Editor’s Notebook: Mad and getting madder. On writing Wrath.
I’m very sorry to say that I can’t remember the last time I lived three days in a row without being angry. And usually not just angry. Furious. I bring it on myself, and I’m going to have to keep it up because my work depends on it.
The book I’m writing was birthed in righteous anger. Writing the rage allows me to make meaning from it, maybe even art. But to tell the truth about all that anger, I’ve had to study it. Even wallow in it. And I wonder, as I push on, how much Wrath can writing—good writing—contain? Given all this focus on my own fury, I knew I’d read my co-editor Suzanne’s meditation on Wrath, the penultimate essay in our reprised series, 7 Sins of the Writing Life, in a wholly new way.
When my fiction is inspired by anger, as soon as the story takes hold of me and demands to be written, I rise up and away. The fire can no longer hurt because I experience it as empathy for the character I’ve created. When I worked with Suzanne on this essay ten years ago, that’s how I understood and experienced Wrath in relation to my writing and writing life. But my current work; this outrageous business of writing about my own life… well.
I do not rise. The fire hurts.
“[A]s I think about how Wrath acts—a blind, chaotic, and unstoppable force—it alarms me,” says Suzanne, “that should it go unchecked in our writing lives, it could destroy much more than just our writing.” That alarms me, too. “If we let it, Wrath can steal energy from writing, break professional connections, and destroy nurturing personal relationships in the writing community.” Yes, it can! Shall I tell you how I know that? Another time, perhaps.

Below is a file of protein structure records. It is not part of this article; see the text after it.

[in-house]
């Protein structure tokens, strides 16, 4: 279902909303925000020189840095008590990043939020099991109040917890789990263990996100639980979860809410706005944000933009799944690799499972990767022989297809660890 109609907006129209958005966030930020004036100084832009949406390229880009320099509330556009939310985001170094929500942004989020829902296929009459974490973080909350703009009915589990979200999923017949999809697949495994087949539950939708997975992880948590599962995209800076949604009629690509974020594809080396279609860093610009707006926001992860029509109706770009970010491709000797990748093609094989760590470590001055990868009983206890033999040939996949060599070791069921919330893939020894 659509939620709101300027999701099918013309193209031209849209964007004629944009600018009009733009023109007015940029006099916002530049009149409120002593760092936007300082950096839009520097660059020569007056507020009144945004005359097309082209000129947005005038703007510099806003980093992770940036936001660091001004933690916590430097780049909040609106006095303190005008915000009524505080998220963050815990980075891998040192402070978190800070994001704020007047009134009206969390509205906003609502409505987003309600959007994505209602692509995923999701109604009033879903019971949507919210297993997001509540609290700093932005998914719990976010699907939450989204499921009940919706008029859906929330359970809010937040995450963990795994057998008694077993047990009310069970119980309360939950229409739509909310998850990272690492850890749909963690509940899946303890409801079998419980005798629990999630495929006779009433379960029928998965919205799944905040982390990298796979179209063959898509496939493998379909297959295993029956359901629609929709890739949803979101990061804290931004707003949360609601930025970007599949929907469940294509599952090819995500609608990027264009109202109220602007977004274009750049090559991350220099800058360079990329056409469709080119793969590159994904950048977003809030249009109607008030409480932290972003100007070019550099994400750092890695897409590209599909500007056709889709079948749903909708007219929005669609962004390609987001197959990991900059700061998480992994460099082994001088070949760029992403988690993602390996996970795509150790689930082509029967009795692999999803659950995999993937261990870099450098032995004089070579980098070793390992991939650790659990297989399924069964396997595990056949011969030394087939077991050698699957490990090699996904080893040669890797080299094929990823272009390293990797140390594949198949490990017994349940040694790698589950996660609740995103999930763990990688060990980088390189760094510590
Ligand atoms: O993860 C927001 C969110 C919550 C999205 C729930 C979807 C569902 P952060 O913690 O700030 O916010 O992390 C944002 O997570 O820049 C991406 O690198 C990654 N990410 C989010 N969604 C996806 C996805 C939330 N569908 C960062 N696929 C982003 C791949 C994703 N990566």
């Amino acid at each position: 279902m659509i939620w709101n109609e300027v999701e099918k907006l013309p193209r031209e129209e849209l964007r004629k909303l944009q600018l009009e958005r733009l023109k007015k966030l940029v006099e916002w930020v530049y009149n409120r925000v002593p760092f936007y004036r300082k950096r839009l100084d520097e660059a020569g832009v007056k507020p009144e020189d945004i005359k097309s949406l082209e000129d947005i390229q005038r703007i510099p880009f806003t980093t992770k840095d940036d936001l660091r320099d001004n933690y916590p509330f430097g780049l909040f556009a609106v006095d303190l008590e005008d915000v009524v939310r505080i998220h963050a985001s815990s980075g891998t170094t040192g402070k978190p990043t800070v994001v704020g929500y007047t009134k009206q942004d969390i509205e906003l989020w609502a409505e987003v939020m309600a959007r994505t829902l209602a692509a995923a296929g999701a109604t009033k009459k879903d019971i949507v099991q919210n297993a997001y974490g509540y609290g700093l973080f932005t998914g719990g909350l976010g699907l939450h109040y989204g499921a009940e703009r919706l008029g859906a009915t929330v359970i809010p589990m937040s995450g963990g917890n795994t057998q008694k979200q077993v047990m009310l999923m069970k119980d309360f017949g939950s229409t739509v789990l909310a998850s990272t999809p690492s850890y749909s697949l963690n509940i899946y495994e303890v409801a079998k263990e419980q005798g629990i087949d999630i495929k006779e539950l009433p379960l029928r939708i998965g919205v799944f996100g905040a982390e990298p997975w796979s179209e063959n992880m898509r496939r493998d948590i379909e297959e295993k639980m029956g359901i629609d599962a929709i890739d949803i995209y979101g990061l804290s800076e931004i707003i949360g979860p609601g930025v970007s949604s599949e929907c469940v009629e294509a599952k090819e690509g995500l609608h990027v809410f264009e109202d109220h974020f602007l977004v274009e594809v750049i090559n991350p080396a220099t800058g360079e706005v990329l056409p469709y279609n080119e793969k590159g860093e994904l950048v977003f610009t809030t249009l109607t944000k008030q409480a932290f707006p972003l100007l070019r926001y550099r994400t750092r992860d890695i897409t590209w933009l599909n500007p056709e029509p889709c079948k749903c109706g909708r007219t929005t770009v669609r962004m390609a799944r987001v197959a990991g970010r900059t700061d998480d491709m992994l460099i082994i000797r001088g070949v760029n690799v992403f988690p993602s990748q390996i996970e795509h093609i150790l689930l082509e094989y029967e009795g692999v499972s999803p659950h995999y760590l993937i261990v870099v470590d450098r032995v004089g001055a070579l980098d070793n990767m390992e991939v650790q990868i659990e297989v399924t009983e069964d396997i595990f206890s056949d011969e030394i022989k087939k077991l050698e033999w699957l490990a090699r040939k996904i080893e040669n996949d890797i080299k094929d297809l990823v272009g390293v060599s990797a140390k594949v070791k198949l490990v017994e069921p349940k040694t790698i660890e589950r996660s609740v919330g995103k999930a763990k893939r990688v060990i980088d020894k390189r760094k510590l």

But: “Productively using Wrath is like burning the underbrush to prevent a forest fire.”
While my work turns me into a rage-archaeologist, digging around in the dirt of my childhood for the evidence that my Wrath started there (it did, yes), I ask myself how to tame the energy of all that anger, how to avoid stoking it for the sake of the page, how to ensure I keep telling the truth even as I burn. So far, the best answer? Learn from the writers willing to show the way.
Are you writing Wrath? Do you avoid writing Wrath? Take a look at what Suzanne and the writers she consulted have to say about this all-consuming writing-life Sin.
And just for fun, here are my two favorite songs about anger. I took breaks to listen to both as I wrote this post:
Next month, when we publish our final issue of the season, we will complete our essay series with Pride.
May you indulge and enjoy all writing sins forevermore. And may you write well today.